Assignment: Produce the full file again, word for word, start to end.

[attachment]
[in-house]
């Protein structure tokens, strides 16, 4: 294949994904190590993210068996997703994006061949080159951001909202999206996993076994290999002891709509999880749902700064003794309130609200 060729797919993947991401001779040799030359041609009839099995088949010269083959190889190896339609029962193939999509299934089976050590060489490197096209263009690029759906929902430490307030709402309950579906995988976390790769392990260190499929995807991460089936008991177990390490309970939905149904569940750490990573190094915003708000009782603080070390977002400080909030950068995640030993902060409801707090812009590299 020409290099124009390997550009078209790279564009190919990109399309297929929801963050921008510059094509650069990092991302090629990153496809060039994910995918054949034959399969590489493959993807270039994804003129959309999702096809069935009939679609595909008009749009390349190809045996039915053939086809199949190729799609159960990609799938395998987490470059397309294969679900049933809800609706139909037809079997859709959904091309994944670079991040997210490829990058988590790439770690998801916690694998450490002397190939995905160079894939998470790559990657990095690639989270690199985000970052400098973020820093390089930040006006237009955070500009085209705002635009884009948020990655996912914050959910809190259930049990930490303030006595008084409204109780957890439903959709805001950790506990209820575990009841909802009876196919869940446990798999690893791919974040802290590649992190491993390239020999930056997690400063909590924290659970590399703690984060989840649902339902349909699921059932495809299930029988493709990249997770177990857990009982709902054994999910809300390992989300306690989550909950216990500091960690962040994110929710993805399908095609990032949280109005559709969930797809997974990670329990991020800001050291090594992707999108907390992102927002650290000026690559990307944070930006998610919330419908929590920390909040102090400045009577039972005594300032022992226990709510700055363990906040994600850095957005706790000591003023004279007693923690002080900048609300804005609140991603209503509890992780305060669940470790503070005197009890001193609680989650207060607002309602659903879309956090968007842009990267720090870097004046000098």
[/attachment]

[in-house]
């Protein structure tokens, strides 16, 4: 294949994904190590993210068996997703994006061949080159951001909202999206996993076994290999002891709509999880749902700064003794309130609200 060729797919993947991401001779040799030359041609009839099995088949010269083959190889190896339609029962193939999509299934089976050590060489490197096209263009690029759906929902430490307030709402309950579906995988976390790769392990260190499929995807991460089936008991177990390490309970939905149904569940750490990573190094915003708000009782603080070390977002400080909030950068995640030993902060409801707090812009590299 020409290099124009390997550009078209790279564009190919990109399309297929929801963050921008510059094509650069990092991302090629990153496809060039994910995918054949034959399969590489493959993807270039994804003129959309999702096809069935009939679609595909008009749009390349190809045996039915053939086809199949190729799609159960990609799938395998987490470059397309294969679900049933809800609706139909037809079997859709959904091309994944670079991040997210490829990058988590790439770690998801916690694998450490002397190939995905160079894939998470790559990657990095690639989270690199985000970052400098973020820093390089930040006006237009955070500009085209705002635009884009948020990655996912914050959910809190259930049990930490303030006595008084409204109780957890439903959709805001950790506990209820575990009841909802009876196919869940446990798999690893791919974040802290590649992190491993390239020999930056997690400063909590924290659970590399703690984060989840649902339902349909699921059932495809299930029988493709990249997770177990857990009982709902054994999910809300390992989300306690989550909950216990500091960690962040994110929710993805399908095609990032949280109005559709969930797809997974990670329990991020800001050291090594992707999108907390992102927002650290000026690559990307944070930006998610919330419908929590920390909040102090400045009577039972005594300032022992226990709510700055363990906040994600850095957005706790000591003023004279007693923690002080900048609300804005609140991603209503509890992780305060669940470790503070005197009890001193609680989650207060607002309602659903879309956090968007842009990267720090870097004046000098």